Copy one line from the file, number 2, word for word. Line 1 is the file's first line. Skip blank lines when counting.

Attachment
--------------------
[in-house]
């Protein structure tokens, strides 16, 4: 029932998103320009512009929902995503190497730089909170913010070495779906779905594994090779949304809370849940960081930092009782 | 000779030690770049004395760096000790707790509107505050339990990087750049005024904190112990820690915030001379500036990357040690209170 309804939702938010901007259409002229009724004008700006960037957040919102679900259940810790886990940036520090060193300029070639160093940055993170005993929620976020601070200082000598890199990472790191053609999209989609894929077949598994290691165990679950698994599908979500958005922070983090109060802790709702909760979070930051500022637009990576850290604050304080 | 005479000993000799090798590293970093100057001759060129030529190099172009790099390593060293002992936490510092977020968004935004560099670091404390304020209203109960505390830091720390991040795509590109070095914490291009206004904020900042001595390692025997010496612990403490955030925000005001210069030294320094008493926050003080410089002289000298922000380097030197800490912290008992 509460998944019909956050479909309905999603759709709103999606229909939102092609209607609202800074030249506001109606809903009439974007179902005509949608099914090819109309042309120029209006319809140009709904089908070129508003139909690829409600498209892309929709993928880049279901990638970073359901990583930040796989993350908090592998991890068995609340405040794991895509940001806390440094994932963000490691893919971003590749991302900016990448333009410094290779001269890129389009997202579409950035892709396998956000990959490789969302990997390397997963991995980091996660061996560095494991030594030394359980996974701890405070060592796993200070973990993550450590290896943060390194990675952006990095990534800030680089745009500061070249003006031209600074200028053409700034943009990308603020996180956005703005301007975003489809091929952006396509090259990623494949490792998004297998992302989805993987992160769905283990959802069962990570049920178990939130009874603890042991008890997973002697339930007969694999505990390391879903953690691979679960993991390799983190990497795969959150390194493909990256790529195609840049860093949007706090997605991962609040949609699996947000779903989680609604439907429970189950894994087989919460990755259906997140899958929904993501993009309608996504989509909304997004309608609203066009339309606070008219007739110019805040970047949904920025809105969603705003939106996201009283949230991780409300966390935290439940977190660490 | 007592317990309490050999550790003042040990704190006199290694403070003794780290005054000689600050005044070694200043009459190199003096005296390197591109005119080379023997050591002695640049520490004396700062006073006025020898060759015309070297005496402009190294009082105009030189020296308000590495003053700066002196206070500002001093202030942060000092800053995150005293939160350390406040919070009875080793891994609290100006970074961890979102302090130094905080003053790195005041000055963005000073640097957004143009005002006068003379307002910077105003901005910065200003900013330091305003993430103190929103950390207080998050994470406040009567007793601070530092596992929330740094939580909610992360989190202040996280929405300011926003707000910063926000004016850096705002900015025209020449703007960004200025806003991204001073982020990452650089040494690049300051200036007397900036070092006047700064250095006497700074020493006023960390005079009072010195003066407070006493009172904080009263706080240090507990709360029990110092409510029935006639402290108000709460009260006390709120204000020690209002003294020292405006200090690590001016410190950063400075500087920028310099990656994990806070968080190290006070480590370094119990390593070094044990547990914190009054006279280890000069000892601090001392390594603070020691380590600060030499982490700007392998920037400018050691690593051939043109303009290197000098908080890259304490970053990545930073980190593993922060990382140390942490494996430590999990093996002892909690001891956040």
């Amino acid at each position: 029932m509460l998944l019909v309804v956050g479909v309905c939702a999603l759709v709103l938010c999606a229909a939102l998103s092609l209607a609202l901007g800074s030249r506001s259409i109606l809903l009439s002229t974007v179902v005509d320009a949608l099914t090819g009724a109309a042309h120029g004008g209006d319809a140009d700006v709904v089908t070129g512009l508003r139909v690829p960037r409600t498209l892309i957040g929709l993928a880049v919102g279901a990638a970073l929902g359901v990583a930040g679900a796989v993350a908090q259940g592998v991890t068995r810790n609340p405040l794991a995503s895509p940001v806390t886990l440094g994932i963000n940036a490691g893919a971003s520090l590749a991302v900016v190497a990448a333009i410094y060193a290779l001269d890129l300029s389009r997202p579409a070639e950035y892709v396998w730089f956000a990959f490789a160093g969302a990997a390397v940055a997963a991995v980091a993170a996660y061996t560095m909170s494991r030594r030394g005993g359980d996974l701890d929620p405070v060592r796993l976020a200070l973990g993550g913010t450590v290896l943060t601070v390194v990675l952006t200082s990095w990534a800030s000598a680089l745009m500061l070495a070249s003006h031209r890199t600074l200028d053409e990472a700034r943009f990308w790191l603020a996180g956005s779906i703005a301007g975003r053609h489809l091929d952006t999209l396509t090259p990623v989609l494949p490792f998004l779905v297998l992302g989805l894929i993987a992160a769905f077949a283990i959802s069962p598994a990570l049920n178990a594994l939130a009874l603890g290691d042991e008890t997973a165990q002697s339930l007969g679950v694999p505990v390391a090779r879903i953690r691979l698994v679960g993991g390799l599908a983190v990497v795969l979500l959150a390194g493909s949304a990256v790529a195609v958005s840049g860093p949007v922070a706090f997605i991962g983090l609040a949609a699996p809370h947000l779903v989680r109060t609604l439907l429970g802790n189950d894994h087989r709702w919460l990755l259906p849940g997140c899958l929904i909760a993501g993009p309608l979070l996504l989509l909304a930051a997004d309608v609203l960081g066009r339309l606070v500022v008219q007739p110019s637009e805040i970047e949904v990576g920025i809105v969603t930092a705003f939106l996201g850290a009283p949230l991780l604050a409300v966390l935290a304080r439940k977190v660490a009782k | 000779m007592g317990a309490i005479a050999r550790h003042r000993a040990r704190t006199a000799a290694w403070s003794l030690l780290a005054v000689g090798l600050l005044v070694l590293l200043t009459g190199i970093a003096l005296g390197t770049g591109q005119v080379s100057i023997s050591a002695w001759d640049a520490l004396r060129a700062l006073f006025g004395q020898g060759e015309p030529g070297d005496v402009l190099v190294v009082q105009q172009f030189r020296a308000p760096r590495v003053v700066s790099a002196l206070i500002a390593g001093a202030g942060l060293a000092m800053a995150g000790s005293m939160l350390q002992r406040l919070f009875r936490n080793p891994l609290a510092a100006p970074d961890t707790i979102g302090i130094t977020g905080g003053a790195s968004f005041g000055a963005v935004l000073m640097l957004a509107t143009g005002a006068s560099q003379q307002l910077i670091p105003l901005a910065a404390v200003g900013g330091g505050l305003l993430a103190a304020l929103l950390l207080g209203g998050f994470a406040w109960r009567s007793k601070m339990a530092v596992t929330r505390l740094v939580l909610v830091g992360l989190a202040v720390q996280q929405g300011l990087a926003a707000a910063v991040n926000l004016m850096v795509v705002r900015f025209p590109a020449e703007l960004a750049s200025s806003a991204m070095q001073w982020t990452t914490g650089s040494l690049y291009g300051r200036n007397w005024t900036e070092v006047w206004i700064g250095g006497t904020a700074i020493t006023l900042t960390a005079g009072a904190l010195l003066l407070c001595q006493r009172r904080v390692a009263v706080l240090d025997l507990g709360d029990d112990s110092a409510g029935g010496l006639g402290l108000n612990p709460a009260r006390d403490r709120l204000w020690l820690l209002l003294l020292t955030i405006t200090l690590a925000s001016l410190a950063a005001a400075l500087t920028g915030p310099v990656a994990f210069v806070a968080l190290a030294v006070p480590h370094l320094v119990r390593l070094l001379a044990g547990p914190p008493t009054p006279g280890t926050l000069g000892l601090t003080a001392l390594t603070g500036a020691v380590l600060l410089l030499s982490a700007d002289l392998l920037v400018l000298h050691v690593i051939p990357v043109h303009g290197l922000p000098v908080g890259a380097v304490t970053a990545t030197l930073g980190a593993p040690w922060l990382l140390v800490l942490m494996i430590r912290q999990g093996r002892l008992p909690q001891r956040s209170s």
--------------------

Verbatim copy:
């Protein structure tokens, strides 16, 4: 029932998103320009512009929902995503190497730089909170913010070495779906779905594994090779949304809370849940960081930092009782 | 000779030690770049004395760096000790707790509107505050339990990087750049005024904190112990820690915030001379500036990357040690209170 309804939702938010901007259409002229009724004008700006960037957040919102679900259940810790886990940036520090060193300029070639160093940055993170005993929620976020601070200082000598890199990472790191053609999209989609894929077949598994290691165990679950698994599908979500958005922070983090109060802790709702909760979070930051500022637009990576850290604050304080 | 005479000993000799090798590293970093100057001759060129030529190099172009790099390593060293002992936490510092977020968004935004560099670091404390304020209203109960505390830091720390991040795509590109070095914490291009206004904020900042001595390692025997010496612990403490955030925000005001210069030294320094008493926050003080410089002289000298922000380097030197800490912290008992 509460998944019909956050479909309905999603759709709103999606229909939102092609209607609202800074030249506001109606809903009439974007179902005509949608099914090819109309042309120029209006319809140009709904089908070129508003139909690829409600498209892309929709993928880049279901990638970073359901990583930040796989993350908090592998991890068995609340405040794991895509940001806390440094994932963000490691893919971003590749991302900016990448333009410094290779001269890129389009997202579409950035892709396998956000990959490789969302990997390397997963991995980091996660061996560095494991030594030394359980996974701890405070060592796993200070973990993550450590290896943060390194990675952006990095990534800030680089745009500061070249003006031209600074200028053409700034943009990308603020996180956005703005301007975003489809091929952006396509090259990623494949490792998004297998992302989805993987992160769905283990959802069962990570049920178990939130009874603890042991008890997973002697339930007969694999505990390391879903953690691979679960993991390799983190990497795969959150390194493909990256790529195609840049860093949007706090997605991962609040949609699996947000779903989680609604439907429970189950894994087989919460990755259906997140899958929904993501993009309608996504989509909304997004309608609203066009339309606070008219007739110019805040970047949904920025809105969603705003939106996201009283949230991780409300966390935290439940977190660490 | 007592317990309490050999550790003042040990704190006199290694403070003794780290005054000689600050005044070694200043009459190199003096005296390197591109005119080379023997050591002695640049520490004396700062006073006025020898060759015309070297005496402009190294009082105009030189020296308000590495003053700066002196206070500002001093202030942060000092800053995150005293939160350390406040919070009875080793891994609290100006970074961890979102302090130094905080003053790195005041000055963005000073640097957004143009005002006068003379307002910077105003901005910065200003900013330091305003993430103190929103950390207080998050994470406040009567007793601070530092596992929330740094939580909610992360989190202040996280929405300011926003707000910063926000004016850096705002900015025209020449703007960004200025806003991204001073982020990452650089040494690049300051200036007397900036070092006047700064250095006497700074020493006023960390005079009072010195003066407070006493009172904080009263706080240090507990709360029990110092409510029935006639402290108000709460009260006390709120204000020690209002003294020292405006200090690590001016410190950063400075500087920028310099990656994990806070968080190290006070480590370094119990390593070094044990547990914190009054006279280890000069000892601090001392390594603070020691380590600060030499982490700007392998920037400018050691690593051939043109303009290197000098908080890259304490970053990545930073980190593993922060990382140390942490494996430590999990093996002892909690001891956040």